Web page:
@ramones 1986: Thanks for the info on the Cordillera Central! I will mention it as part of the Spanish exploration and expansion efforts. About the reason I used the red-and-green background for the part about Granada... well, I thought it looked better this way. Besides, it paves the way for future developments :).

    @Jonathan Edelstein: the answers to your questions.
    1: The ones with political autonomy are, right now, Cuba and Puerto Rico. The ones with administrative autonomy are the thirteen that form Spain proper (Andalucía, Aragón, Bética, Castilla La Nueva, Castilla La Vieja, Cataluña, Extremadura, Galicia, León, Levante, Vascongadas). The Philippines are, right now, a colony, although soon they will have political autonomy.
    2: The Foral Regions do have some control over administrative issues, like the Basque Country had before, but those are the same for all Regions, and they are smaller.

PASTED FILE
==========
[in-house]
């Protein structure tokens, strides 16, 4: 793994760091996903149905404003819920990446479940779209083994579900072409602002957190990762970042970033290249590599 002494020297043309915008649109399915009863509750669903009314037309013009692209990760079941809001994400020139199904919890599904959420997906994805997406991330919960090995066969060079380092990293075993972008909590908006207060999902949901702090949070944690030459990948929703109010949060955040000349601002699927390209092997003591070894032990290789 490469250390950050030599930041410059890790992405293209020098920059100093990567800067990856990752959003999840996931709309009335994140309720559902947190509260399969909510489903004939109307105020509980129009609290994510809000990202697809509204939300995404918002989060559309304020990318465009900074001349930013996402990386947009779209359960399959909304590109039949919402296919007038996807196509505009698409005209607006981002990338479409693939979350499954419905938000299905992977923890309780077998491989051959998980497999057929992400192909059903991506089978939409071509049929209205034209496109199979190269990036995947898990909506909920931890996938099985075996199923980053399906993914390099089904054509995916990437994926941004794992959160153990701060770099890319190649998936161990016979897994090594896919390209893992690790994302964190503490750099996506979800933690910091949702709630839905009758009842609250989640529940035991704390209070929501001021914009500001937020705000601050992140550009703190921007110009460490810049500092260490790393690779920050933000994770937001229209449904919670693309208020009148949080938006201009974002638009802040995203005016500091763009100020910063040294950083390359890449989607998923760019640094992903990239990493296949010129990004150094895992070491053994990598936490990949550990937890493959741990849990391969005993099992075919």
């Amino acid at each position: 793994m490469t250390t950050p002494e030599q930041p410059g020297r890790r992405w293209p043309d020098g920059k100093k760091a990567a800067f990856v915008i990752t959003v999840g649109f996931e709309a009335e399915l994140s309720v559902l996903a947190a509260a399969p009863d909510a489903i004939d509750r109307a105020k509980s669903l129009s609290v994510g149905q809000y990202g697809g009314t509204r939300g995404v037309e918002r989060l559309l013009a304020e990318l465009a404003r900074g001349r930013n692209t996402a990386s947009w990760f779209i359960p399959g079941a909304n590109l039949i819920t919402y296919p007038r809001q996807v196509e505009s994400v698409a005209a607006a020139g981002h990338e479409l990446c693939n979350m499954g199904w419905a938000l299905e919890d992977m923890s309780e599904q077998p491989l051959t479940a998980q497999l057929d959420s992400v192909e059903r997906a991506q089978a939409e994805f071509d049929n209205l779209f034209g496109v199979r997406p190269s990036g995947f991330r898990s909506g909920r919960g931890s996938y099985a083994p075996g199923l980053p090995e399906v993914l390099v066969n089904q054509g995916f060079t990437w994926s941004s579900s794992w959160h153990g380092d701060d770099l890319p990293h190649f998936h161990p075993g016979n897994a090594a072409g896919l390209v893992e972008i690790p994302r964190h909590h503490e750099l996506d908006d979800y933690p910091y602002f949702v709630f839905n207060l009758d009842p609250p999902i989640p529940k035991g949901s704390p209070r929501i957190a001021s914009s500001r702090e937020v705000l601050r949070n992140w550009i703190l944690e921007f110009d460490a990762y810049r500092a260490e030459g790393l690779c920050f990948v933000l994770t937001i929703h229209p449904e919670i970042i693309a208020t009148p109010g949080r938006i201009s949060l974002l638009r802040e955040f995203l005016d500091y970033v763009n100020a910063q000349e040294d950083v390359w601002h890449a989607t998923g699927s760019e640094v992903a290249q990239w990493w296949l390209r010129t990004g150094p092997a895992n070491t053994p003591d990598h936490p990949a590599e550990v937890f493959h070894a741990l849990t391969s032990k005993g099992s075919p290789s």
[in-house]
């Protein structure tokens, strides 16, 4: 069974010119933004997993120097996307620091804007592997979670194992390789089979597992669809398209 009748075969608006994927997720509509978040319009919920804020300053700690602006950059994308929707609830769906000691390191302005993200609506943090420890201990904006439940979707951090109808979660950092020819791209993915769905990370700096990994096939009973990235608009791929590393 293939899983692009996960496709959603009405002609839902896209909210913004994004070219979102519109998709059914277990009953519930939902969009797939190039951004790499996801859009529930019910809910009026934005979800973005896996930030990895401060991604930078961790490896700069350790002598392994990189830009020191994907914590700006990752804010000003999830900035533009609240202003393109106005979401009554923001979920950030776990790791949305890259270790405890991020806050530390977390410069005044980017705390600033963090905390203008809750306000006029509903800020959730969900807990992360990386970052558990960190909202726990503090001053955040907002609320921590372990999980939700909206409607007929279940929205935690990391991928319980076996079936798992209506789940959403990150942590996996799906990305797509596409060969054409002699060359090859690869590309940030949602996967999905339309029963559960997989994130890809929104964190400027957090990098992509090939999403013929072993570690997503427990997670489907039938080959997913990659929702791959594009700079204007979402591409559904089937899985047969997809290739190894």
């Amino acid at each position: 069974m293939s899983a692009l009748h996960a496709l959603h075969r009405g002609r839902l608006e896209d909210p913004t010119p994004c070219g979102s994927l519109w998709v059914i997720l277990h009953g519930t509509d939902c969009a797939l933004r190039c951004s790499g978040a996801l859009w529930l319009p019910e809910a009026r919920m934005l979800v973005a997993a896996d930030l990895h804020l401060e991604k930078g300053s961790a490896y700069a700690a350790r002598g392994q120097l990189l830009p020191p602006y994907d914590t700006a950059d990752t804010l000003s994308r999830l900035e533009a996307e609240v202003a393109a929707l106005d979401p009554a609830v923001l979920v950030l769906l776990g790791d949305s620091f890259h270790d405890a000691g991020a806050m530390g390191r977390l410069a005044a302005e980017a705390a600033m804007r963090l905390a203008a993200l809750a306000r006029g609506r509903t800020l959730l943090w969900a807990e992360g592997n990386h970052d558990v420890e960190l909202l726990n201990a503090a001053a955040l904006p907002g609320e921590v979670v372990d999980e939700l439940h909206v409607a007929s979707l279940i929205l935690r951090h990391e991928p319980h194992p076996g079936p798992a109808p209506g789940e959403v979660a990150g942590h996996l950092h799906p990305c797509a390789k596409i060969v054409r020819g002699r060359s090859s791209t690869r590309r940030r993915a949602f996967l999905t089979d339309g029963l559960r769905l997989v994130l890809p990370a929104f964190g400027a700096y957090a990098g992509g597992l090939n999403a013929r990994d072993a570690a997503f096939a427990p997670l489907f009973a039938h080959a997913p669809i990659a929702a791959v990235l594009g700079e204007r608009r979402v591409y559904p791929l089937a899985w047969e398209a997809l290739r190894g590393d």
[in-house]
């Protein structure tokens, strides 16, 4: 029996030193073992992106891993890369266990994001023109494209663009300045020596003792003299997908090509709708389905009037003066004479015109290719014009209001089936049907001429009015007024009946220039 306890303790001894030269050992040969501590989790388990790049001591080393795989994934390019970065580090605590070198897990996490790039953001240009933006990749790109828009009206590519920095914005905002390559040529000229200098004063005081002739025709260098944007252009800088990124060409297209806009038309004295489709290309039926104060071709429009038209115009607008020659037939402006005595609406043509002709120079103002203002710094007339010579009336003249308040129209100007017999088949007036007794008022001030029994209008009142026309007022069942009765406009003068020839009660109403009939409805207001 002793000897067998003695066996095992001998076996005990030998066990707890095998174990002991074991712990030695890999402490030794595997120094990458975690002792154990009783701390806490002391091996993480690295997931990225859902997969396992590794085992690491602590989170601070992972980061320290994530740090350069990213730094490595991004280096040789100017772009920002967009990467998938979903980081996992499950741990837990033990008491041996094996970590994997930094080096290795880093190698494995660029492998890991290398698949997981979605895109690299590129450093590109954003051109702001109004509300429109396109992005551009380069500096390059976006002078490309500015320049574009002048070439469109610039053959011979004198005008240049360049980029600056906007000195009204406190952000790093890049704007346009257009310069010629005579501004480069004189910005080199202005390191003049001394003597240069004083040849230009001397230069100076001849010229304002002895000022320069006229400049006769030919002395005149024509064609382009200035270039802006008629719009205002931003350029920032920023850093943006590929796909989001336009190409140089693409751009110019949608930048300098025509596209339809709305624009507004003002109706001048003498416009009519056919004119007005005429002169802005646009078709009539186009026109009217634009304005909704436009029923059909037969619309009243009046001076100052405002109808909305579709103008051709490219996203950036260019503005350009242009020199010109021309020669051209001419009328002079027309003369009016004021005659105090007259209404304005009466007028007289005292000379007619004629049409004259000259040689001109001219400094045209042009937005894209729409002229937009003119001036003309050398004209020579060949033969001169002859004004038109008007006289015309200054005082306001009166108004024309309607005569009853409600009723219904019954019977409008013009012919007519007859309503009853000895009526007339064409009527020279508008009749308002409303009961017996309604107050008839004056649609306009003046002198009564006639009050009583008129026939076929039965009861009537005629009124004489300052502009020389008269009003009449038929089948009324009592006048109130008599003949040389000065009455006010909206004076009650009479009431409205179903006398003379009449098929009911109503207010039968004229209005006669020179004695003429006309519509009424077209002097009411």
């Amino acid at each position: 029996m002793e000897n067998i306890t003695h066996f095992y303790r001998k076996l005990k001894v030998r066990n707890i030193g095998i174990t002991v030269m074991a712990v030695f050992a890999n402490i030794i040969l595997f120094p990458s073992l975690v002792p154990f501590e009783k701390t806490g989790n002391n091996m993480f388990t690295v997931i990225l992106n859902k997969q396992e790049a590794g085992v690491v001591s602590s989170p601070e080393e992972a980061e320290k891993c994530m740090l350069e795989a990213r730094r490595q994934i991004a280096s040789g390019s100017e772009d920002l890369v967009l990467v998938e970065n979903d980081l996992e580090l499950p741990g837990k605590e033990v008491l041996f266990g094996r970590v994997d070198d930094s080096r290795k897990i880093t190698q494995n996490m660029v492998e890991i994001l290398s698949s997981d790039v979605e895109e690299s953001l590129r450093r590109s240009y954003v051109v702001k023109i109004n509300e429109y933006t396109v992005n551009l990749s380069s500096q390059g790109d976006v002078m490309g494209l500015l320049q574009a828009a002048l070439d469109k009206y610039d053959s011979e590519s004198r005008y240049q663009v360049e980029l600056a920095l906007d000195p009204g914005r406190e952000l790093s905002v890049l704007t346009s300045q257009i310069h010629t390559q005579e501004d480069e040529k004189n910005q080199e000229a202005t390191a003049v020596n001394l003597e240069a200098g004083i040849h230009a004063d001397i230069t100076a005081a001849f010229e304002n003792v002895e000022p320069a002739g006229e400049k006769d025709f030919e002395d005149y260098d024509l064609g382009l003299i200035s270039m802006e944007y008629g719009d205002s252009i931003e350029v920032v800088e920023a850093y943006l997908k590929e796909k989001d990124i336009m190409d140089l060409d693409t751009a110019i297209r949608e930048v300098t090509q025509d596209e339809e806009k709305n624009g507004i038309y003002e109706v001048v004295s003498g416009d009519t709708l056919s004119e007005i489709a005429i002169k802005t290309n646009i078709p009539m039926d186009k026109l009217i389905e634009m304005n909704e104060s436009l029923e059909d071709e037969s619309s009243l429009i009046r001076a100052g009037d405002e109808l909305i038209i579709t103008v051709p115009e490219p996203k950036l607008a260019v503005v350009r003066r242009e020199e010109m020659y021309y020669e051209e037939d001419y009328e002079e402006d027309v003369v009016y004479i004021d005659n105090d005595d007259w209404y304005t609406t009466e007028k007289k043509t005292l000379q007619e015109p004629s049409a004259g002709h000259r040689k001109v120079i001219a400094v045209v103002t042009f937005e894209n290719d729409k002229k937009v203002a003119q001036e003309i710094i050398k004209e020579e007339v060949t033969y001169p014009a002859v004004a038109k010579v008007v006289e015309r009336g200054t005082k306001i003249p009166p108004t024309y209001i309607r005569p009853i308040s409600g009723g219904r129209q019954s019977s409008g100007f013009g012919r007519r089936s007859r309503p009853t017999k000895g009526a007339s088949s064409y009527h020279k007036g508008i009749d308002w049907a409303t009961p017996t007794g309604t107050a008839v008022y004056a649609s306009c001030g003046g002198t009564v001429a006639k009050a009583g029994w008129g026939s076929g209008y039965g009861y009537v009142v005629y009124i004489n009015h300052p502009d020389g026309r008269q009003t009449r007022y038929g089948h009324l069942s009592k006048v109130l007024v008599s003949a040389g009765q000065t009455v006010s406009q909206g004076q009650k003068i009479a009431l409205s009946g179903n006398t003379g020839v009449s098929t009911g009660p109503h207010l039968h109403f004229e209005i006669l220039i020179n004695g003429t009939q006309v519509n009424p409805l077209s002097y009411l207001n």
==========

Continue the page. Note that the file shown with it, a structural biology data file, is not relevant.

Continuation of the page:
3: Second languages (Catalan, Valencian, Galician, Basque) are taught at schools, but they are used only in those classes, most classes are taught in Spanish.
    4: Indeed. Some autonomy now will prevent the "explosion" of nationalism later, although, of course, there will always be some groups that demand further autonomy or independence.
    5: Diversity can still happen in a nationalist state. It is a matter of how to put it. For example, the USA is formed by many different "nationalities", and yet they form one nation that encompasses them all.
    6: In Franco's time, decolonization was the order of the day, and most of Africa was becoming independent then, so Franco looked to trying to keep Guinea and Western Sahara into remaining as a part of Spain. Now, we are at the time of the Scramble for Africa/African Division, and most European territories in there are very small, and there are not enough white European people to consider their becoming autonomous. Once infrastructure is developed well enough, and the Spanish people realise that the African people are perfectly able to engage in politics, Guinea and all Spanish territories will become Foral Regions. But not yet.
     
    Last edited: Jun 11, 2012
  7. Razgriz 2K9 Banned

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    So these Foral Regions, will they act in a similar matter to Great Britain and it's Commonwealth?